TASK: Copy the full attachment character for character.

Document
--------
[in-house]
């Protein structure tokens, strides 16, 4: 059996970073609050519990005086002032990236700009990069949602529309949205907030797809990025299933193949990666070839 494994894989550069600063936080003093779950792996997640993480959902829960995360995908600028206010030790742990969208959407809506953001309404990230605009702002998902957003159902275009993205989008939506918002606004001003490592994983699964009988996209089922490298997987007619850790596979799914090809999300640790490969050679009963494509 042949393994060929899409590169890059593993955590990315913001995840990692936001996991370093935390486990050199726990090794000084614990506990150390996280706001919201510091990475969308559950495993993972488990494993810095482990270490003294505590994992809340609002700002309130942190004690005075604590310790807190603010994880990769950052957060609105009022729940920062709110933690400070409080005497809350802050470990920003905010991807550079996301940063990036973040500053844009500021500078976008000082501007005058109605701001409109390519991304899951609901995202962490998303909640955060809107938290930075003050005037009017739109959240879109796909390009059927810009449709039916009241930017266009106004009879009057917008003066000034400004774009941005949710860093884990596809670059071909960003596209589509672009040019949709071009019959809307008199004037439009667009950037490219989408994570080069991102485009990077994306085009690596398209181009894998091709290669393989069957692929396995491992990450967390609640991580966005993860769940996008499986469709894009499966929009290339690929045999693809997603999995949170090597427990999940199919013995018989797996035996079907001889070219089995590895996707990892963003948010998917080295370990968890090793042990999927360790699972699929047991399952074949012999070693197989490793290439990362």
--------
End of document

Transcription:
[in-house]
């Protein structure tokens, strides 16, 4: 059996970073609050519990005086002032990236700009990069949602529309949205907030797809990025299933193949990666070839 494994894989550069600063936080003093779950792996997640993480959902829960995360995908600028206010030790742990969208959407809506953001309404990230605009702002998902957003159902275009993205989008939506918002606004001003490592994983699964009988996209089922490298997987007619850790596979799914090809999300640790490969050679009963494509 042949393994060929899409590169890059593993955590990315913001995840990692936001996991370093935390486990050199726990090794000084614990506990150390996280706001919201510091990475969308559950495993993972488990494993810095482990270490003294505590994992809340609002700002309130942190004690005075604590310790807190603010994880990769950052957060609105009022729940920062709110933690400070409080005497809350802050470990920003905010991807550079996301940063990036973040500053844009500021500078976008000082501007005058109605701001409109390519991304899951609901995202962490998303909640955060809107938290930075003050005037009017739109959240879109796909390009059927810009449709039916009241930017266009106004009879009057917008003066000034400004774009941005949710860093884990596809670059071909960003596209589509672009040019949709071009019959809307008199004037439009667009950037490219989408994570080069991102485009990077994306085009690596398209181009894998091709290669393989069957692929396995491992990450967390609640991580966005993860769940996008499986469709894009499966929009290339690929045999693809997603999995949170090597427990999940199919013995018989797996035996079907001889070219089995590895996707990892963003948010998917080295370990968890090793042990999927360790699972699929047991399952074949012999070693197989490793290439990362």